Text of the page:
Are You Ready for Pilates?

A few years back, I had major surgery that involved cutting through the abdominal wall. As a result, I lost all my abdominal muscles. Once I had recovered from the surgery, my doctor suggested Pilates as an ideal way to rebuild the lost muscle tone. Because I was starting from nothing, he gave me the following exercises to get me started, until I had enough muscle tone to take a regular Pilates class.

I shared the exercises with my mother, who has done nothing more vigorous than walking or climbing stairs for years. She was also too weak to start right into Pilates.

By the time you are able to accomplish this simple exercise, you will have strengthened your core muscles (your abdominals, buttocks, and lower back muscles) to the point where you can begin the easiest Pilates mat routines. As always before starting any exercise, be sure to check with your doctor first.

To start, lay down on a mat or a carpeted floor, with your back flush against the floor, your legs together, knees bent at a ninety-degree angle, and feet flat on the floor, and your arms straight at your sides, palm down by your hips. You should be looking up at the ceiling.

Feel the weight of your body, relaxing against the mat. Adjust your position so that you do not feel any discomfort. Take a deep breath, expanding out to the sides instead of letting your stomach rise, and when you let it out, feel your abdomen sinking down toward your spine. Take two more deep breaths, making sure your stomach does not rise.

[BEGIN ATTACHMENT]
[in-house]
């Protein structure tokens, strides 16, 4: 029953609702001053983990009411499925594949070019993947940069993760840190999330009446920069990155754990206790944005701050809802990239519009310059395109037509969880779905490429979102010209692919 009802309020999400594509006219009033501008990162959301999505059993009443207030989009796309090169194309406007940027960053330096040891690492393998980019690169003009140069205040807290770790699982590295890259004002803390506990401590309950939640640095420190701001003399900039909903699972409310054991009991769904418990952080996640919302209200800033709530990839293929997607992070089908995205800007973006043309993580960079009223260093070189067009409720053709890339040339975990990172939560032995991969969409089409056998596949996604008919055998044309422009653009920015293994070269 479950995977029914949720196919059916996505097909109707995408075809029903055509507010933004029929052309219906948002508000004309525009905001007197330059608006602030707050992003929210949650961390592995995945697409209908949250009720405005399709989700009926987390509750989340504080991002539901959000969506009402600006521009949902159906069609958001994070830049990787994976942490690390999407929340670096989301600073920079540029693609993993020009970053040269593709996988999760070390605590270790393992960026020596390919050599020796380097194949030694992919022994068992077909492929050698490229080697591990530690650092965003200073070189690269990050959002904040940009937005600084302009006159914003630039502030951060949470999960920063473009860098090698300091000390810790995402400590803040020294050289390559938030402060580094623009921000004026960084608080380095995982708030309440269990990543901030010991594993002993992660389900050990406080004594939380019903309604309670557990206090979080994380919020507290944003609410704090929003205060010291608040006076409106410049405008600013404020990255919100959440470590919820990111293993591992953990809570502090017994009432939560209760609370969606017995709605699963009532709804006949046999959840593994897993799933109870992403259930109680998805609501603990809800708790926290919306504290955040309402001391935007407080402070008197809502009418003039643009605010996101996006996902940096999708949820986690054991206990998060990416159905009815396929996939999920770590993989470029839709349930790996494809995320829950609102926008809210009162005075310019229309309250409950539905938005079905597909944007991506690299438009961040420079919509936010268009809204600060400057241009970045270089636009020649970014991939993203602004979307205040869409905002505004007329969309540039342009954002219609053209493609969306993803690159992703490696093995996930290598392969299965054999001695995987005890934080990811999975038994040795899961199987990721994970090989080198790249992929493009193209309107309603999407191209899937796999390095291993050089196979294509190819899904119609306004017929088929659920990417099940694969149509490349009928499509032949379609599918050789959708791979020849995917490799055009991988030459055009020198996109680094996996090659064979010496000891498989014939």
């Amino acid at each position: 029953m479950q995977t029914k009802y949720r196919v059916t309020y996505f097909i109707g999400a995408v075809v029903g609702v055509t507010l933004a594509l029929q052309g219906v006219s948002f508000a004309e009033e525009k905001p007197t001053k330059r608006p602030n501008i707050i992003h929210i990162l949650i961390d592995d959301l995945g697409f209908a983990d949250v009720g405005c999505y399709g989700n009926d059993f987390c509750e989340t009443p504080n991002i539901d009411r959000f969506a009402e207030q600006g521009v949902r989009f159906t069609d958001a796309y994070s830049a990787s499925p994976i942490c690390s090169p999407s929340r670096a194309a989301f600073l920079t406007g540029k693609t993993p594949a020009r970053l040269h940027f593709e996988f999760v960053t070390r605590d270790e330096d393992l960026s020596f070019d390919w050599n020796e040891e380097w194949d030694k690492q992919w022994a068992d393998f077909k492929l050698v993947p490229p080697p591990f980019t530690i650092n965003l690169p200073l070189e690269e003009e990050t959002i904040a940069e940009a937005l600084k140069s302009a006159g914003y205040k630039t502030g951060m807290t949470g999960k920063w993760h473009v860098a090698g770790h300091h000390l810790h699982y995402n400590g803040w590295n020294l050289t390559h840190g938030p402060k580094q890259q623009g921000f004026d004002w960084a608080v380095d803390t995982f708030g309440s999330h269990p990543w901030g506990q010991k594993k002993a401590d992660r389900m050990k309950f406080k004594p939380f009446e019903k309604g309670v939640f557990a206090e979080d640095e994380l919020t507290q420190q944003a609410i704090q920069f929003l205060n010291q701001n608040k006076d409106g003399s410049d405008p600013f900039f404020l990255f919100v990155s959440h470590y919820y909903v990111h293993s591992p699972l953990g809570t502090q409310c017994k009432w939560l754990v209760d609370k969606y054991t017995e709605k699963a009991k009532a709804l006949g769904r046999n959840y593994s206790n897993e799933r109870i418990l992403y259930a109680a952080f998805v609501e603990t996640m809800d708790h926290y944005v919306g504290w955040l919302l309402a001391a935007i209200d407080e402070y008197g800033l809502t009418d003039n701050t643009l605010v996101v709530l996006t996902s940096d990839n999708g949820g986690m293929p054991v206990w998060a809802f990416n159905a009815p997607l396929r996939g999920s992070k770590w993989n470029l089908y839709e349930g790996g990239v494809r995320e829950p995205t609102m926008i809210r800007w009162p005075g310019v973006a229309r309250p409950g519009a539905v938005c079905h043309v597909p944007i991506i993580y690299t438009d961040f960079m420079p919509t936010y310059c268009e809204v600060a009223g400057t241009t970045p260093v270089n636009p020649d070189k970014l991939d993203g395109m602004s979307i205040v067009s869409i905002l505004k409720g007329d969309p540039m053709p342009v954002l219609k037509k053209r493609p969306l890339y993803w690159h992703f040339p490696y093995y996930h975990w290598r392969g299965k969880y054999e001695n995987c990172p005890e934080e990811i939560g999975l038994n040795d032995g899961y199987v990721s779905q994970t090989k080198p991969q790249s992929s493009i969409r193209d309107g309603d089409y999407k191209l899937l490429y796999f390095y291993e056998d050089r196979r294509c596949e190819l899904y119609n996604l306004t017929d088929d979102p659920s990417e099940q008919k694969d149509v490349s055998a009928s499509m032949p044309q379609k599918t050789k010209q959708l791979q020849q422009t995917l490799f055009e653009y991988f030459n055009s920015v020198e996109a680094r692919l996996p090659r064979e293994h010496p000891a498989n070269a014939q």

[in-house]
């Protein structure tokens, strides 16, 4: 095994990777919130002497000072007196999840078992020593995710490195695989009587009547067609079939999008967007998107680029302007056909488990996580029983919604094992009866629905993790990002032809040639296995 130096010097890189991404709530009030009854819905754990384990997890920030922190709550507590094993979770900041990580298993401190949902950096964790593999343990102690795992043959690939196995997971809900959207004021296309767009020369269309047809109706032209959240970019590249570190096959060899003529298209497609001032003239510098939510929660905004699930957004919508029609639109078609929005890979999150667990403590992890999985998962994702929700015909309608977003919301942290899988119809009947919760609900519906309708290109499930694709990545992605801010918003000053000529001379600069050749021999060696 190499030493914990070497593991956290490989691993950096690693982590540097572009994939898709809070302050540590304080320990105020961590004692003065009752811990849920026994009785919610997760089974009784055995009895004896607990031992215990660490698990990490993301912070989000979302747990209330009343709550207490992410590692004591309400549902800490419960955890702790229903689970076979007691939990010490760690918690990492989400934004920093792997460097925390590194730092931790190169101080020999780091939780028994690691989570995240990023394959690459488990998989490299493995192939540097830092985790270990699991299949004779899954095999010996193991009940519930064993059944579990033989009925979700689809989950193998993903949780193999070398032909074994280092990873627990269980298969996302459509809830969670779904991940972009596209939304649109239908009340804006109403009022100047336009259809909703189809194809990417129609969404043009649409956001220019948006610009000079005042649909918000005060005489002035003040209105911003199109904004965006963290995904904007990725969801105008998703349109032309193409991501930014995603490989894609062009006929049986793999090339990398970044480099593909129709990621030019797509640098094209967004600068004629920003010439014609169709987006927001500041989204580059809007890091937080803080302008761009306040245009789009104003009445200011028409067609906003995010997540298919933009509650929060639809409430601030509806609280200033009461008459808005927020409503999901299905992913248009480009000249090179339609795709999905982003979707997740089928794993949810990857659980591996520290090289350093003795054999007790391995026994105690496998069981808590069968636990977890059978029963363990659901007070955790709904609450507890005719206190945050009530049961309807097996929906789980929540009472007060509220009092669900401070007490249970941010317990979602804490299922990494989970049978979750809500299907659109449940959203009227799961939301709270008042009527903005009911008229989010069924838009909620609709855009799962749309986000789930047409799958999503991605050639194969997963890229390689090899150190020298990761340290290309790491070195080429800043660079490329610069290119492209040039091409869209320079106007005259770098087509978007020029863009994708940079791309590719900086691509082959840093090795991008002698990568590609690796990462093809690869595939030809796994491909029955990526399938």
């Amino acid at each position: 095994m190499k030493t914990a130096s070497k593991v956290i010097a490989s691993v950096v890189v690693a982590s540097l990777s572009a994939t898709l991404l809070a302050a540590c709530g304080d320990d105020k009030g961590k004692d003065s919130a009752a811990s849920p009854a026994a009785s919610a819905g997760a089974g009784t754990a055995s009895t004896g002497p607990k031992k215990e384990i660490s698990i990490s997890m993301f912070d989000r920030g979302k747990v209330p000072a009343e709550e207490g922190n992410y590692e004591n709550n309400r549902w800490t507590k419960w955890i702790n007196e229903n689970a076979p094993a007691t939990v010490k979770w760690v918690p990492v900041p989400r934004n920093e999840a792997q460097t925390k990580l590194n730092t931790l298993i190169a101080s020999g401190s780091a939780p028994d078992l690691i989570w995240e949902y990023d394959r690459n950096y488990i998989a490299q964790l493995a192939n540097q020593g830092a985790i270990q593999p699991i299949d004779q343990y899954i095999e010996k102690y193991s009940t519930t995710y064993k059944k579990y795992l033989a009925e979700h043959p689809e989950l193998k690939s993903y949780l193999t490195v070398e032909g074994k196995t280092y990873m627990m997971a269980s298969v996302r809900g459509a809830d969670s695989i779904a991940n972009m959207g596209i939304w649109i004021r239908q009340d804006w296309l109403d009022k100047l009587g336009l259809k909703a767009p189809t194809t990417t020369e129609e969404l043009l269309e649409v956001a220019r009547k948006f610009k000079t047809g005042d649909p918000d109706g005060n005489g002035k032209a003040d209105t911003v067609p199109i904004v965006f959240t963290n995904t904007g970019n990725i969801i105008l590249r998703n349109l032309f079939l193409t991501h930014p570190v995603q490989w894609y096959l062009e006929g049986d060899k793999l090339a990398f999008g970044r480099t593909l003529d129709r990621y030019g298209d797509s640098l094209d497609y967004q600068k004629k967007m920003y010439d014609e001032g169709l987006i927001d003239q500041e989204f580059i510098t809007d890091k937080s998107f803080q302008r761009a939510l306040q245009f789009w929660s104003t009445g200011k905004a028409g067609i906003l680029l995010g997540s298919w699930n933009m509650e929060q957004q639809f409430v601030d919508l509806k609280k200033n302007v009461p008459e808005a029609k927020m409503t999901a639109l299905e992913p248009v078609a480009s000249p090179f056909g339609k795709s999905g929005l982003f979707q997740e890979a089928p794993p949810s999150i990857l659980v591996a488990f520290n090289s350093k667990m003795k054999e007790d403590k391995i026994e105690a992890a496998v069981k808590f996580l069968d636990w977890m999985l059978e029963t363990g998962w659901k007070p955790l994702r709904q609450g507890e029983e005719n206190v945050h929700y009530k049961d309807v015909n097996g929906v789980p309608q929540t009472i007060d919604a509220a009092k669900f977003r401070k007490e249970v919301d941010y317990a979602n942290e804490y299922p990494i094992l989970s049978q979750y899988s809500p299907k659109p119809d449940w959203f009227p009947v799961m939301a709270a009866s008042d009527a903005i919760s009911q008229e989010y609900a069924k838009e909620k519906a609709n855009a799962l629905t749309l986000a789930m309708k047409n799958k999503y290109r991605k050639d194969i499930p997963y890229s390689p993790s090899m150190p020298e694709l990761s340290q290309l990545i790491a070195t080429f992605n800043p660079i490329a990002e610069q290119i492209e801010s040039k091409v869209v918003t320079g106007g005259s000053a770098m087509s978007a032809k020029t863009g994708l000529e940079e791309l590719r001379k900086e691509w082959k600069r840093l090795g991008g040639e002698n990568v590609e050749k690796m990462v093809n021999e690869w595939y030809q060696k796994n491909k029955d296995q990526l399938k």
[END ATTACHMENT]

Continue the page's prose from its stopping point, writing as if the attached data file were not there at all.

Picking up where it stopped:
Inhale once again, and this time, tighten your core muscles of abdomen, buttocks, and lower back. Lift your head and shoulders off the mat, until you are looking between your knees. Keep your back on the mat.

Reach your hands up, keeping your arms long and elbows in, and grab the outside of your thighs. Keeping your shoulder blades low and relaxed (don't hunch!), exhale and use your core muscles and arms to pull yourself up, gradually unrolling your spine off of the mat, until you are sitting upright. Let go of your legs and extend your arms straight out in front of you. Your feet should remain on the floor, your legs together and knees bent at a ninety-degree angle, the entire time.

Inhale deeply, then on the exhale, roll yourself back down onto the mat, finally lowering your head and shoulders, and returning your arms to the floor beside you.

When you can do this exercise easily, stop using your arms to help pull you up. Lift them up, keeping them parallel to the floor, and use only your core muscles to lift and lower yourself.

Jennifer Dunne

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